Do you change your load data when you change brass?


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dispatch55126
December 5, 2009, 04:35 PM
I've been using Prvi 5.56x45 with good results. If I switch to .223 brass, would I need to rework my load data? I haven't used a micrometer to measure the case thickness but I would suspect going from a thicker case (5.56) to a thinner case (.223) would drop my pressures requiring me to up my load.

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Walkalong
December 5, 2009, 04:40 PM
My .223 loads are worked up with the thought they will be used in the heaviest possible brass so I don't have to worry about using the mixture of brass I do.

rcmodel
December 5, 2009, 04:46 PM
Me too.

There is little to gain and much to lose by running your loads right up against the ragged edge of the envelop to the point switching cases would cause a problem, or require a max load adjustment.

rc

dispatch55126
December 5, 2009, 05:04 PM
Okay, thanks. I'm nearing the life on my Prvi brass so I'll have to start replacing it. Any thoughts on the Winchester vs. Remington?

Walkalong
December 5, 2009, 05:26 PM
I'd just buy a batch of once fired of whatever was cheapest. LC, Rem, Win, whatever.

Afy
December 5, 2009, 06:34 PM
I use a lot of Lapua, Remington and Privi brass. Typically I do not change loads when I switch a lot. If go to federal from Lapua for example I do see pressure signs. Mainly because the loads I use are not in manuals, I work them up very carefully to get half grain increments switching between grammes and grains using an electronic scale for the rifles. For the pistols I use mixed brass and a lee dipper.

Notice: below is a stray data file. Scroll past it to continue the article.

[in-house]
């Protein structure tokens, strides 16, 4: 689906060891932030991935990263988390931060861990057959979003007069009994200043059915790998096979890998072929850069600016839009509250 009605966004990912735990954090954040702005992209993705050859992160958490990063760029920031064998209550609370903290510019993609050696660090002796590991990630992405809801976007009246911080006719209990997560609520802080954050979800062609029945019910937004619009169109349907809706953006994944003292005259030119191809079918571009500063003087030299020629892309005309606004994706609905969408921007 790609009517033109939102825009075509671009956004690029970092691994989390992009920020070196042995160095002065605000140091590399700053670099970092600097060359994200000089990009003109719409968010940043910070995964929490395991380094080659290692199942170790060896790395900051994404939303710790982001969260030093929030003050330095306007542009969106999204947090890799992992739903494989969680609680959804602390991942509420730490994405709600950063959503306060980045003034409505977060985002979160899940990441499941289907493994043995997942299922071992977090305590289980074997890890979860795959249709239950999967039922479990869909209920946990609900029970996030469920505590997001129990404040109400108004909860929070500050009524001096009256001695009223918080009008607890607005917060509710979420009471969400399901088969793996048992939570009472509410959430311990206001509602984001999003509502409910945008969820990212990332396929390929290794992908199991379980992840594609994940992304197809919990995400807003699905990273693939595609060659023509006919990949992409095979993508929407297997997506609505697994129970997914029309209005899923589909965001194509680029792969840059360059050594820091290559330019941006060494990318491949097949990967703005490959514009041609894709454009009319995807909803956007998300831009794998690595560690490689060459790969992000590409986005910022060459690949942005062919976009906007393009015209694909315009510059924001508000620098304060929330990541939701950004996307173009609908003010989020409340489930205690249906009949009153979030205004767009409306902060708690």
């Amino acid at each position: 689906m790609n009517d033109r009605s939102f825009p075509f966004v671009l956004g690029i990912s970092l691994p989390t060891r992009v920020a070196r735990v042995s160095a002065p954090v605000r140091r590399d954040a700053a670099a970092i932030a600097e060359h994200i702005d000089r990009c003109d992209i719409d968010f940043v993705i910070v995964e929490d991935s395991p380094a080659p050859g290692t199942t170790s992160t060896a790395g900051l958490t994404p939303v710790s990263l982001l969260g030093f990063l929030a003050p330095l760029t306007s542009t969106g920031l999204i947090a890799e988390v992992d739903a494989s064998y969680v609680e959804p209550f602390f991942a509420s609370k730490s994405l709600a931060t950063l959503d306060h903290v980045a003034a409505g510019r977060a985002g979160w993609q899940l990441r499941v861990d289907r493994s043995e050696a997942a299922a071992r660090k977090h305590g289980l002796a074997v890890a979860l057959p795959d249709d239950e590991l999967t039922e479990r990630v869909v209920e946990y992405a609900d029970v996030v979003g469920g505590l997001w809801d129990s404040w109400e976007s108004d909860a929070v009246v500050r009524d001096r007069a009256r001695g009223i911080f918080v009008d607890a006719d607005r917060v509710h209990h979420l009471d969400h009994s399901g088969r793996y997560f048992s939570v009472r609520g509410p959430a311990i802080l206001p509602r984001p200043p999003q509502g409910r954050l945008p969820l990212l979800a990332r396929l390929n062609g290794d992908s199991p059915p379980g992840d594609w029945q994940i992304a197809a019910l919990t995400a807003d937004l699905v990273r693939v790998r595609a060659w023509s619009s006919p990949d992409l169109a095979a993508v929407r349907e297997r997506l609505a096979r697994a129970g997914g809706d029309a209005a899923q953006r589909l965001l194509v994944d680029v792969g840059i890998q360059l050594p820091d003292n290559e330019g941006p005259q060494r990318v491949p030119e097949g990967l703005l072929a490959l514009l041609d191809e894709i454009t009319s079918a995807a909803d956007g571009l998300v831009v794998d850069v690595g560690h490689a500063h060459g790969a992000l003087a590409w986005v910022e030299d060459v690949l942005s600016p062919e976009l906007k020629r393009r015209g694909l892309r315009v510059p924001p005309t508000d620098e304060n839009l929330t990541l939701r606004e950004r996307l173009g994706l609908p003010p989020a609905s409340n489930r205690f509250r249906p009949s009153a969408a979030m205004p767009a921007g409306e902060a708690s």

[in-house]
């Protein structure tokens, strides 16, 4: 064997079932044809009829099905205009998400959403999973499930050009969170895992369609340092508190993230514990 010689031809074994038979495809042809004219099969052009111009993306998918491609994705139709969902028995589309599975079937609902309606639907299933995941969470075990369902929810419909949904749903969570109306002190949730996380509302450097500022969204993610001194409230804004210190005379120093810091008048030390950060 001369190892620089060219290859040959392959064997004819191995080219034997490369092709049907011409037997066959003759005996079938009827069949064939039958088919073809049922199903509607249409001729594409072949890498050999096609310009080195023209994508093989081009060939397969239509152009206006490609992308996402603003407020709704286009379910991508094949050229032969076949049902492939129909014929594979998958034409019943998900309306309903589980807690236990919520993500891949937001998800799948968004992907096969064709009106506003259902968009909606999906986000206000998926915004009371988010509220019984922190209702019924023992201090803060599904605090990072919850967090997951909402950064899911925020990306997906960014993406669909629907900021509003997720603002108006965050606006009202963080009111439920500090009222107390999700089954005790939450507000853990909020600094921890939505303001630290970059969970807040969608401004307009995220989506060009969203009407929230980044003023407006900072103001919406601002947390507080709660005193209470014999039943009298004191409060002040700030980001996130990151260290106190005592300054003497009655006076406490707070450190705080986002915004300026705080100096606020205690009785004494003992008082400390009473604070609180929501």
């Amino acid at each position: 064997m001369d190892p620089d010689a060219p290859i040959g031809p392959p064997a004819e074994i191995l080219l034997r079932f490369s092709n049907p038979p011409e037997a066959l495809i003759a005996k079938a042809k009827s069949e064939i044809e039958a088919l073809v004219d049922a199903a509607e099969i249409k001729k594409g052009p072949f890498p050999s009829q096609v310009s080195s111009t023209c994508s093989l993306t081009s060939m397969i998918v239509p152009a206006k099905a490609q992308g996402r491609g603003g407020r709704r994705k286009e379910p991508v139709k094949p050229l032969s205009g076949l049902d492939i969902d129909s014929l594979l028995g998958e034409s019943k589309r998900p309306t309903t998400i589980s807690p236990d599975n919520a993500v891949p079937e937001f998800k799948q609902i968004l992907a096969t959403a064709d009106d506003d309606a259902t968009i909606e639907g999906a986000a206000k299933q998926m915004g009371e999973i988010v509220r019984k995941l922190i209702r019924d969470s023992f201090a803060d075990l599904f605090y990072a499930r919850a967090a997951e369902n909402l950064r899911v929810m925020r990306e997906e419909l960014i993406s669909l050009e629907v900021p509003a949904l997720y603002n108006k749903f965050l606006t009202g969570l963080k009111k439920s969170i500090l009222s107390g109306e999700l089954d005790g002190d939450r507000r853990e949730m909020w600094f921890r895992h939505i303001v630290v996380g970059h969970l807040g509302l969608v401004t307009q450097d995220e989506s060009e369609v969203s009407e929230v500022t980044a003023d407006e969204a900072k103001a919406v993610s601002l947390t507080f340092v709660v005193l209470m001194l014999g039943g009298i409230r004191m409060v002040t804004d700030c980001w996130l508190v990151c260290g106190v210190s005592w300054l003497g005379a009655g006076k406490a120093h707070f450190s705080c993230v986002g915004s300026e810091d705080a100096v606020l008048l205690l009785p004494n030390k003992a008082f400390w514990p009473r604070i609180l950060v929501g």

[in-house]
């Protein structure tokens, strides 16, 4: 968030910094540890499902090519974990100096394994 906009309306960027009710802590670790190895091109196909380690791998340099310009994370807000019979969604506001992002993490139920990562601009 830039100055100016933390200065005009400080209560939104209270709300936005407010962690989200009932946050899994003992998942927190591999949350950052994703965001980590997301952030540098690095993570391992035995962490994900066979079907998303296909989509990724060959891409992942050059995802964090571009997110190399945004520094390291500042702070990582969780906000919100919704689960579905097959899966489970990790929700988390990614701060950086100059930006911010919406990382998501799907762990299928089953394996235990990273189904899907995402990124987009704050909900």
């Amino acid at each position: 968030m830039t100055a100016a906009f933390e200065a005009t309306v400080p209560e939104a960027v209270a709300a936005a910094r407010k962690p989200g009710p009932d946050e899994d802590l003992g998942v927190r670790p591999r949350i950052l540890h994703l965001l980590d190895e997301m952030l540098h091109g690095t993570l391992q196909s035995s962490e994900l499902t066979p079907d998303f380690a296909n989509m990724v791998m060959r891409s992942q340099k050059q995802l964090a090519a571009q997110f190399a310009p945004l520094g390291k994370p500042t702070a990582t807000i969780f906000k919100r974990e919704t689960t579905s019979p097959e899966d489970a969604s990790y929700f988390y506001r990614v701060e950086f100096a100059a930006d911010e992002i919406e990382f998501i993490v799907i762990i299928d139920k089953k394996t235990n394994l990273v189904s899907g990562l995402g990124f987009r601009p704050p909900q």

Redneck with a 40
December 5, 2009, 06:36 PM
I recently bought 1000 once fired .223 remington off of gunbroker for $108 shipped, its good stuff!:) I'd go with Remington if you can find it.

ranger335v
December 6, 2009, 01:39 PM
"Do you change your load data when you change brass?"

Depends on what I'm loading for. If max accuracy, I stick to one maker.

If for close in hunting and casual target shooting, I don't much care about mixing brass because I'm not going to be loading on the ragged edge of safety anyway and the effective difference in 5/8" groups vs. 1 1/2" groups will be non-existant in the field.

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